After sobering up the next day, McCall said he was “horrified” over what he had done. But none of the students fessed up. For several days they nervously watched news reports and gradually began to believe they had gotten away with it.
Glass and Rodgers never saw McCall again after that night.
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A year later, almost to the day, police started making arrests.
They first snatched Rodgers. By now, his skills as a punt returner, wide receiver and running back had been on display for a national championship season, so his arrest made big news.
When initially questioned by a World-Herald reporter, Lancaster County Attorney Paul Douglas said the station attendant was robbed by three men, one of whom had a pistol.
The next day, the prosecutor backtracked somewhat. After revealing that a confidential informant tipped off police, Douglas told a reporter he couldn't discuss whether a gun was used while the cases were pending.
By then police had also shown up on McCall's doorstep. In the year since, he had married. Now he had some serious explaining to do.
Glass had left UNL and was taking computer tech courses in Minneapolis. He saw a picture of his high school friend in the news and assumed Rodgers had committed a second robbery.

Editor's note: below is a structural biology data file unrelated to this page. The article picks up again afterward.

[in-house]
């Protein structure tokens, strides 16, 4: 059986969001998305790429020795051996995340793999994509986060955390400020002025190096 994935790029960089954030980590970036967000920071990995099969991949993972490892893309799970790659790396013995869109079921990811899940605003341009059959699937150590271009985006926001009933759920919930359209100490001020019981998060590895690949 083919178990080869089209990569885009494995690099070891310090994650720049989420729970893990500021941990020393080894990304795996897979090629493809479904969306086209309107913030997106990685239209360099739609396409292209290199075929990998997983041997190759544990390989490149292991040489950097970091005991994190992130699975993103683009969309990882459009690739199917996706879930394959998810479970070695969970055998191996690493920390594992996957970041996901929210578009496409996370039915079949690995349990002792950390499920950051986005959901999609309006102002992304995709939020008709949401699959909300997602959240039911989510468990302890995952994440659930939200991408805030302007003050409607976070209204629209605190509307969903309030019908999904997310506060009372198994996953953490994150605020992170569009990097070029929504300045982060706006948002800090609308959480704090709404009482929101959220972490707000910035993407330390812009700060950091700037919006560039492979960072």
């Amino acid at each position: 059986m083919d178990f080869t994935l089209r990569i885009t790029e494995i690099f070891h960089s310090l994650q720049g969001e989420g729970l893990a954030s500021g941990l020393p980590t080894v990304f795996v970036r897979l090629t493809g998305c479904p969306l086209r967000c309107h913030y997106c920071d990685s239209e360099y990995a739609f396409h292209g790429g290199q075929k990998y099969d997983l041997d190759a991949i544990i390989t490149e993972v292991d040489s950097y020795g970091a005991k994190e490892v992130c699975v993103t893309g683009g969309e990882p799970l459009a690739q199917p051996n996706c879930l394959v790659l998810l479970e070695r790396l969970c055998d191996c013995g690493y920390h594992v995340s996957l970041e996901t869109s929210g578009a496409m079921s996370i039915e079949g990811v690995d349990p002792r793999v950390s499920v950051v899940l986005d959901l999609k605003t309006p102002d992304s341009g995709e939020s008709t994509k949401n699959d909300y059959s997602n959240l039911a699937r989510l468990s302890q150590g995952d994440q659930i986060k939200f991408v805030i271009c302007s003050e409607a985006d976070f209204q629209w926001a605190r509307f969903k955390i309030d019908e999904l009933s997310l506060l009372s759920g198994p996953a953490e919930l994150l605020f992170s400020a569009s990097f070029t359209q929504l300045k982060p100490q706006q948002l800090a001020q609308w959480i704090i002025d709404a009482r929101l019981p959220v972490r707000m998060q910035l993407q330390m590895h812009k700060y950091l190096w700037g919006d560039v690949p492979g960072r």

Then Glass' mother called. Police wanted to talk to him.
Glass drove to Lincoln and turned himself in. He was booked into jail, and although his father offered to pay bail, Glass said he would sit it out.
On his third day of confinement, a jailer led him to the visiting room. There, behind a Plexiglas window, were the prosecutor and Nebraska head football coach Bob Devaney.
The prosecutor told Glass if he pleaded guilty to larceny, he would get two years' probation, just like Rodgers and McCall. If he refused, he would face a more serious charge of armed robbery.
Glass balked. He told the prosecutor his side of the story — how he didn't participate in the robbery, and tried to talk Rodgers out of it. That gave Devaney an opening.
“His line was, 'Don't rock the boat for Johnny. Johnny's on the verge of doing great things.' ”
“I said, 'What about me, coach?' ”
Devaney and Douglas are both deceased. Former Husker coach Tom Osborne was an assistant under Devaney, and he posted $2,000 bail for Rodgers the day after his arrest.
Osborne said last week he and Devaney never discussed whether the late coach attended a meeting with Glass and Douglas. In fact, Osborne didn't recall Glass, period.
“If Bob was involved, I really don't know,” he said.
Osborne said he did recommend that Rodgers serve some sort of suspension during the 1971 season. Devaney opted against such a suspension.